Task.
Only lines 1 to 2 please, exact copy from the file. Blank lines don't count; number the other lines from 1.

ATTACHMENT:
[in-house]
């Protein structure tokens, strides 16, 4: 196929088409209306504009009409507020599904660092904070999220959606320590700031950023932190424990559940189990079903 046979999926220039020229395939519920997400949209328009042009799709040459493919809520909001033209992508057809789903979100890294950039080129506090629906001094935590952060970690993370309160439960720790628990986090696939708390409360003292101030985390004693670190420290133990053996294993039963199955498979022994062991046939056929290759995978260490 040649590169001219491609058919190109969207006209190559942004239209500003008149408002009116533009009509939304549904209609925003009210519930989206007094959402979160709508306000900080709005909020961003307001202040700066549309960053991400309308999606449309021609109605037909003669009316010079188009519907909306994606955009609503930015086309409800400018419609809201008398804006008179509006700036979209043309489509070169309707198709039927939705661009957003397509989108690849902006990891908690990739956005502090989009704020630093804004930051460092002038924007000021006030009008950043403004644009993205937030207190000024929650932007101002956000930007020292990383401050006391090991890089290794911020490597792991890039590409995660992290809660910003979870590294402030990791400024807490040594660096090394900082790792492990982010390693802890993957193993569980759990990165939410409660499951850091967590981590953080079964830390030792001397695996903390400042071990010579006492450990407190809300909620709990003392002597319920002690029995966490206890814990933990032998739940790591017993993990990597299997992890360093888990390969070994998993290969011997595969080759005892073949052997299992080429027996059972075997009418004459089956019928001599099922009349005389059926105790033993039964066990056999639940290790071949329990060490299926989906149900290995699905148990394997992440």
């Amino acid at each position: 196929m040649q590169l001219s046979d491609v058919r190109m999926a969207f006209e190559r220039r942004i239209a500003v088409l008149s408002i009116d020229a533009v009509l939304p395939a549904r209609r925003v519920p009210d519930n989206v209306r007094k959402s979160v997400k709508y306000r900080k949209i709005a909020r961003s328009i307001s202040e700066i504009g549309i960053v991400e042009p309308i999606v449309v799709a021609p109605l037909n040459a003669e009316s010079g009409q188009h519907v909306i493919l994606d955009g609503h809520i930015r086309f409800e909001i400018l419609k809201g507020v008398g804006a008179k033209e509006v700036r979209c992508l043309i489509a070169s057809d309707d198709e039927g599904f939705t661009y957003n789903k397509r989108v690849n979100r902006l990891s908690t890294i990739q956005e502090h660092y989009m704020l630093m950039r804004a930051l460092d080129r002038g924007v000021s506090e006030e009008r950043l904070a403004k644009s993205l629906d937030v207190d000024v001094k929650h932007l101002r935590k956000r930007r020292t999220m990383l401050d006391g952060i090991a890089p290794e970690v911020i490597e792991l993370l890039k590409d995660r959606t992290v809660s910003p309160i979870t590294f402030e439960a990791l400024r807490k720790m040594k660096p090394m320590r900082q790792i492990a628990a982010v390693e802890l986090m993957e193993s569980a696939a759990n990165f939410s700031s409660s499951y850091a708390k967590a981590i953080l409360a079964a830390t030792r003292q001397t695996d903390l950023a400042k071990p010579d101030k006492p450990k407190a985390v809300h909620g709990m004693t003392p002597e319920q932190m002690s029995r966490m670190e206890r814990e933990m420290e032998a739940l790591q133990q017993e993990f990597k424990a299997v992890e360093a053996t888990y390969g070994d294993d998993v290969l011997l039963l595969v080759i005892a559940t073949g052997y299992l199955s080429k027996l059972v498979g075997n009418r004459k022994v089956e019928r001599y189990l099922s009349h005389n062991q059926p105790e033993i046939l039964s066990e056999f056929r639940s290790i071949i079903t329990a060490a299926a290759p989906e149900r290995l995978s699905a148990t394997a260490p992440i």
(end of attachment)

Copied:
[in-house]
């Protein structure tokens, strides 16, 4: 196929088409209306504009009409507020599904660092904070999220959606320590700031950023932190424990559940189990079903 046979999926220039020229395939519920997400949209328009042009799709040459493919809520909001033209992508057809789903979100890294950039080129506090629906001094935590952060970690993370309160439960720790628990986090696939708390409360003292101030985390004693670190420290133990053996294993039963199955498979022994062991046939056929290759995978260490 040649590169001219491609058919190109969207006209190559942004239209500003008149408002009116533009009509939304549904209609925003009210519930989206007094959402979160709508306000900080709005909020961003307001202040700066549309960053991400309308999606449309021609109605037909003669009316010079188009519907909306994606955009609503930015086309409800400018419609809201008398804006008179509006700036979209043309489509070169309707198709039927939705661009957003397509989108690849902006990891908690990739956005502090989009704020630093804004930051460092002038924007000021006030009008950043403004644009993205937030207190000024929650932007101002956000930007020292990383401050006391090991890089290794911020490597792991890039590409995660992290809660910003979870590294402030990791400024807490040594660096090394900082790792492990982010390693802890993957193993569980759990990165939410409660499951850091967590981590953080079964830390030792001397695996903390400042071990010579006492450990407190809300909620709990003392002597319920002690029995966490206890814990933990032998739940790591017993993990990597299997992890360093888990390969070994998993290969011997595969080759005892073949052997299992080429027996059972075997009418004459089956019928001599099922009349005389059926105790033993039964066990056999639940290790071949329990060490299926989906149900290995699905148990394997992440």